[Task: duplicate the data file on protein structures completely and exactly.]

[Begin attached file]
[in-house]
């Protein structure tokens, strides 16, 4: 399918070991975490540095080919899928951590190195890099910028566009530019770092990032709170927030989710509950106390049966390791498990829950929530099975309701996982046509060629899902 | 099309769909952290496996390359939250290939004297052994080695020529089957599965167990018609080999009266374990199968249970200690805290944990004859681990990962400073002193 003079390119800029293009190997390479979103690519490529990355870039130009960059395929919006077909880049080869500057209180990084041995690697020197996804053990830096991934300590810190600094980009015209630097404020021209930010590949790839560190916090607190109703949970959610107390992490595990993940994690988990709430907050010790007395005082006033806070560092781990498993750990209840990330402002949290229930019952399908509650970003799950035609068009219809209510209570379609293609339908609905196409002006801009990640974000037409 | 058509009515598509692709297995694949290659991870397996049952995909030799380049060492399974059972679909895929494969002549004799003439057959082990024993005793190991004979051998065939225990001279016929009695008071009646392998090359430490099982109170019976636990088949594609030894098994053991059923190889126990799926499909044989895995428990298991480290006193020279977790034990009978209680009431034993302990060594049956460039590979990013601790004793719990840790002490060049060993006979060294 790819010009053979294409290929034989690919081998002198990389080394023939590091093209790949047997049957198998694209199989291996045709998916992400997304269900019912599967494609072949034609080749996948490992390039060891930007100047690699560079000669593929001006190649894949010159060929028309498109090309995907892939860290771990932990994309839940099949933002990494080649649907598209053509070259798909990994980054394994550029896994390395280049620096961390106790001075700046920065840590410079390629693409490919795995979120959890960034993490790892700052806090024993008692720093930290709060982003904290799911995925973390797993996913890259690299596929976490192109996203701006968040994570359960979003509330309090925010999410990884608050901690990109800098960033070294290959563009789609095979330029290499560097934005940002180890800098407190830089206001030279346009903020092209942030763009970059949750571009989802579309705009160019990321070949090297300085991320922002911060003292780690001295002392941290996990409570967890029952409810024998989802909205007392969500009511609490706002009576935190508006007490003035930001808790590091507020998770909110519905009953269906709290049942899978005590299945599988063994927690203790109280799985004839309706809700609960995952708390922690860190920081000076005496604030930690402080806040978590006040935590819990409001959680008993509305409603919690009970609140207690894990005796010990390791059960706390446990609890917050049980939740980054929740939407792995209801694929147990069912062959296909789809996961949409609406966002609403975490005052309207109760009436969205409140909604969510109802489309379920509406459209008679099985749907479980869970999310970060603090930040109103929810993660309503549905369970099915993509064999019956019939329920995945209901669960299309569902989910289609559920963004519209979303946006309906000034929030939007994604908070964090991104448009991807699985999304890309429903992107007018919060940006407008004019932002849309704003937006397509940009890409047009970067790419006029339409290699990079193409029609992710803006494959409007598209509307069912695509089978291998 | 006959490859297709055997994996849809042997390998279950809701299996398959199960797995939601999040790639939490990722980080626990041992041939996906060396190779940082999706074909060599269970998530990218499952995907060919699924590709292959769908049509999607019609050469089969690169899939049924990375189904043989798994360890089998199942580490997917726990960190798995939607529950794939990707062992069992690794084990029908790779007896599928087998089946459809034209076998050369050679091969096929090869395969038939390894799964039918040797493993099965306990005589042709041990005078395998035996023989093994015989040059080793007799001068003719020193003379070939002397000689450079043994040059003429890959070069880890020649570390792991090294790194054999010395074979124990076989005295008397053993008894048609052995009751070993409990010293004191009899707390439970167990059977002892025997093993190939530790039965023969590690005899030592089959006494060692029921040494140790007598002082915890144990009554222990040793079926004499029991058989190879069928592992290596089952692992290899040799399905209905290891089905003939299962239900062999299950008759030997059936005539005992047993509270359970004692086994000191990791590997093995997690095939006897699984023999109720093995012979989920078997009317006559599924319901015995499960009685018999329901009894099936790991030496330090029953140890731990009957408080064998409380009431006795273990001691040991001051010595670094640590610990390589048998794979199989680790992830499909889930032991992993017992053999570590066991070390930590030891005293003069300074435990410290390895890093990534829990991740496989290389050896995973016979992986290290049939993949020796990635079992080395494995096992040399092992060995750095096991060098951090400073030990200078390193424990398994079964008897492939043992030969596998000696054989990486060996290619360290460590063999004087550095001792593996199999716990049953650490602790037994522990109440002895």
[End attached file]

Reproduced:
[in-house]
């Protein structure tokens, strides 16, 4: 399918070991975490540095080919899928951590190195890099910028566009530019770092990032709170927030989710509950106390049966390791498990829950929530099975309701996982046509060629899902 | 099309769909952290496996390359939250290939004297052994080695020529089957599965167990018609080999009266374990199968249970200690805290944990004859681990990962400073002193 003079390119800029293009190997390479979103690519490529990355870039130009960059395929919006077909880049080869500057209180990084041995690697020197996804053990830096991934300590810190600094980009015209630097404020021209930010590949790839560190916090607190109703949970959610107390992490595990993940994690988990709430907050010790007395005082006033806070560092781990498993750990209840990330402002949290229930019952399908509650970003799950035609068009219809209510209570379609293609339908609905196409002006801009990640974000037409 | 058509009515598509692709297995694949290659991870397996049952995909030799380049060492399974059972679909895929494969002549004799003439057959082990024993005793190991004979051998065939225990001279016929009695008071009646392998090359430490099982109170019976636990088949594609030894098994053991059923190889126990799926499909044989895995428990298991480290006193020279977790034990009978209680009431034993302990060594049956460039590979990013601790004793719990840790002490060049060993006979060294 790819010009053979294409290929034989690919081998002198990389080394023939590091093209790949047997049957198998694209199989291996045709998916992400997304269900019912599967494609072949034609080749996948490992390039060891930007100047690699560079000669593929001006190649894949010159060929028309498109090309995907892939860290771990932990994309839940099949933002990494080649649907598209053509070259798909990994980054394994550029896994390395280049620096961390106790001075700046920065840590410079390629693409490919795995979120959890960034993490790892700052806090024993008692720093930290709060982003904290799911995925973390797993996913890259690299596929976490192109996203701006968040994570359960979003509330309090925010999410990884608050901690990109800098960033070294290959563009789609095979330029290499560097934005940002180890800098407190830089206001030279346009903020092209942030763009970059949750571009989802579309705009160019990321070949090297300085991320922002911060003292780690001295002392941290996990409570967890029952409810024998989802909205007392969500009511609490706002009576935190508006007490003035930001808790590091507020998770909110519905009953269906709290049942899978005590299945599988063994927690203790109280799985004839309706809700609960995952708390922690860190920081000076005496604030930690402080806040978590006040935590819990409001959680008993509305409603919690009970609140207690894990005796010990390791059960706390446990609890917050049980939740980054929740939407792995209801694929147990069912062959296909789809996961949409609406966002609403975490005052309207109760009436969205409140909604969510109802489309379920509406459209008679099985749907479980869970999310970060603090930040109103929810993660309503549905369970099915993509064999019956019939329920995945209901669960299309569902989910289609559920963004519209979303946006309906000034929030939007994604908070964090991104448009991807699985999304890309429903992107007018919060940006407008004019932002849309704003937006397509940009890409047009970067790419006029339409290699990079193409029609992710803006494959409007598209509307069912695509089978291998 | 006959490859297709055997994996849809042997390998279950809701299996398959199960797995939601999040790639939490990722980080626990041992041939996906060396190779940082999706074909060599269970998530990218499952995907060919699924590709292959769908049509999607019609050469089969690169899939049924990375189904043989798994360890089998199942580490997917726990960190798995939607529950794939990707062992069992690794084990029908790779007896599928087998089946459809034209076998050369050679091969096929090869395969038939390894799964039918040797493993099965306990005589042709041990005078395998035996023989093994015989040059080793007799001068003719020193003379070939002397000689450079043994040059003429890959070069880890020649570390792991090294790194054999010395074979124990076989005295008397053993008894048609052995009751070993409990010293004191009899707390439970167990059977002892025997093993190939530790039965023969590690005899030592089959006494060692029921040494140790007598002082915890144990009554222990040793079926004499029991058989190879069928592992290596089952692992290899040799399905209905290891089905003939299962239900062999299950008759030997059936005539005992047993509270359970004692086994000191990791590997093995997690095939006897699984023999109720093995012979989920078997009317006559599924319901015995499960009685018999329901009894099936790991030496330090029953140890731990009957408080064998409380009431006795273990001691040991001051010595670094640590610990390589048998794979199989680790992830499909889930032991992993017992053999570590066991070390930590030891005293003069300074435990410290390895890093990534829990991740496989290389050896995973016979992986290290049939993949020796990635079992080395494995096992040399092992060995750095096991060098951090400073030990200078390193424990398994079964008897492939043992030969596998000696054989990486060996290619360290460590063999004087550095001792593996199999716990049953650490602790037994522990109440002895």